ISTANBUL (Reuters) -A Turkish court on Thursday halted the trial of Saudi suspects over the killing of journalist Jamal Khashoggi and transferred it to Saudi Arabia, a ruling that drew condemnation from rights groups and comes as Ankara mends ties with Riyadh.
The decision was expected after the prosecutor called last week for the trial in absentia of 26 Saudi suspects to be transferred from Istanbul to Riyadh. The justice minister later endorsed the request, which was initially sought by Riyadh.
Khashoggi’s killing at the Saudi consulate in Istanbul four years ago raised a global outcry and put pressure on Saudi Arabia’s de facto ruler Crown Prince Mohammed bin Salman.
Turkish officials said they believe Khashoggi, a prominent critic of the crown prince, was killed and his body dismembered in an operation which President Tayyip Erdogan said had been ordered at the “highest levels” of the Saudi government.
Hatice Cengiz, Khashoggi’s Turkish fiancee who was waiting outside the consulate on Oct. 2, 2018 when he entered to retrieve documents for their upcoming marriage, said she was surprised and saddened by the “political” decision.
“The case was slowly coming to a halt in previous hearings… and I had begun to grow hopeless but I did not expect such a decision,” she told Reuters.
“Saudi Arabia is a country where we know there is no justice. No one expects a just decision there.”
In 2020, Saudi Arabia jailed eight people for between seven and 20 years for Khashoggi’s murder. None of the defendants was named, in what rights groups described as a sham trial.
The Turkish court’s ruling marks a sharp turnaround in the trial that began in 2020, especially given public statements from officials that Turkey needs to handle the case to serve justice.
Erdogan said in December 2018 that Turkey would not hand over evidence to Riyadh because they could destroy it, while criticising their changing accounts of how Khashoggi was murdered.
“They think the world is dumb. This nation isn’t dumb and it knows how to hold people accountable,” Erdogan said at the time.
A U.S. intelligence report released a year ago said Prince Mohammed had approved the operation to kill or capture Khashoggi, but the Saudi government denied any involvement by the crown prince and rejected the report’s findings.
Proceedings in the case, which received widespread support from officials when it was launched, had slowed in later hearings.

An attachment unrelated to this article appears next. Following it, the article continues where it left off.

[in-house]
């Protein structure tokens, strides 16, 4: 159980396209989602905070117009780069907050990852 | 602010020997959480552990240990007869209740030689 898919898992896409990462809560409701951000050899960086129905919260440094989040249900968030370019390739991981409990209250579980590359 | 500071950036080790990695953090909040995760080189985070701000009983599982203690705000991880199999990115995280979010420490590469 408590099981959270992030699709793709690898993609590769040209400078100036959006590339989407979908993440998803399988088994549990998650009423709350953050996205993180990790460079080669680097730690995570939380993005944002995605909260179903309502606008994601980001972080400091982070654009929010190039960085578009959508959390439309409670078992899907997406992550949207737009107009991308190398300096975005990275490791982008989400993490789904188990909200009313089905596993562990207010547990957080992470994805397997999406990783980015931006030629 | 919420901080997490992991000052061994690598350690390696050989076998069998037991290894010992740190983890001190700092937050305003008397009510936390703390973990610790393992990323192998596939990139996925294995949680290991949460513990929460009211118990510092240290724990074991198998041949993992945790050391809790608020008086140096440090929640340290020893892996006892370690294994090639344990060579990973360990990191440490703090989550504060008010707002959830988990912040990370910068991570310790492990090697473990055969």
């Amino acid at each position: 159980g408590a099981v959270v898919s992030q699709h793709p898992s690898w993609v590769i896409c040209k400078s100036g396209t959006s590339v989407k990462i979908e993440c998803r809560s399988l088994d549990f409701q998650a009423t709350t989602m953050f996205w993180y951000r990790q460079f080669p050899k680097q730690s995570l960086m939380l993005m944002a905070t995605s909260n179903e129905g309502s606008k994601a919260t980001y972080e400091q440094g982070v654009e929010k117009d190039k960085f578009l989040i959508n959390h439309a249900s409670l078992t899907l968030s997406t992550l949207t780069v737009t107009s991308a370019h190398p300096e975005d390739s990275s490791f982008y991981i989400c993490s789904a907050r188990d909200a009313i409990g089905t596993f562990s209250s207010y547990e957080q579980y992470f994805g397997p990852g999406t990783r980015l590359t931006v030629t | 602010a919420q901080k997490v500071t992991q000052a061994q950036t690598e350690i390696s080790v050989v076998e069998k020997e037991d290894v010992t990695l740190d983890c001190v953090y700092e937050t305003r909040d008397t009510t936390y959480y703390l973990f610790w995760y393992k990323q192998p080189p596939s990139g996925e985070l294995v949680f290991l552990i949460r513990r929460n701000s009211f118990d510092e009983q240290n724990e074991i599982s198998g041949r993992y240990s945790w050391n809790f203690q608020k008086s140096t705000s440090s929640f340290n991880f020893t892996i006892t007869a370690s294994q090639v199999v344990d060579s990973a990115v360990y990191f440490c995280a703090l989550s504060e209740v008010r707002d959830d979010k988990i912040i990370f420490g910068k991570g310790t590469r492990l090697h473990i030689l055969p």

The court had refused to add a U.S. intelligence report to the file, while also requesting information from Riyadh to avoid duplicating punishment.
Gokmen Baspinar, a lawyer for Cengiz, said on Thursday the decision to transfer the case to Saudi Arabia was against the law, adding that it meant handing over Turkey’s sovereignty.
“The fact that the trial is being transferred to a country where there is no justice is an example of irresponsibility against the Turkish people,” Baspinar told the court.
The Saudi government media office did not immediately respond to requests for comment.
The killing and subsequent accusations strained ties between the two Sunni Muslim regional powers and led to an unofficial Saudi boycott of Turkish goods, which cut Ankara’s exports to Riyadh by 90%.
But with Turkey keen for investment to boost its economy, Ankara has sought over the last year to heal the rift with Riyadh.
Erdogan said last month Turkey was continuing a “positive dialogue” with Saudi Arabia and wants to take concrete steps to improve ties. The respective foreign ministers held talks two weeks ago and agreed to improve ties, Ankara said.
Cengiz told Reuters that Turkey should not give up on its principles to repair ties with another country, and should have held a stronger stance.
“That such a thing has happened has opened up the judicial process in Turkey to controversy. It is saddening in this regard,” she said outside Istanbul’s main courthouse.
For nearly four years, Cengiz has led the campaign to bring those involved in the murder, including Prince Mohammed, to justice and said she had become an activist for Khashoggi due to a “disgrace of the system”.
She said on Thursday she will continue to seek justice.
“If you are pursuing something you believe in, you have to take the chance that you will be left alone,” she said.
“At first, Turkey was also involved in this matter with all its institutions, the president and others. That is not the case anymore but I stand my ground.”
(Additional reporting by Tuvan Gumrukcu; Writing by Ece Toksabay; Editing by Jonathan Spicer, Emelia Sithole-Matarise and Kim Coghill)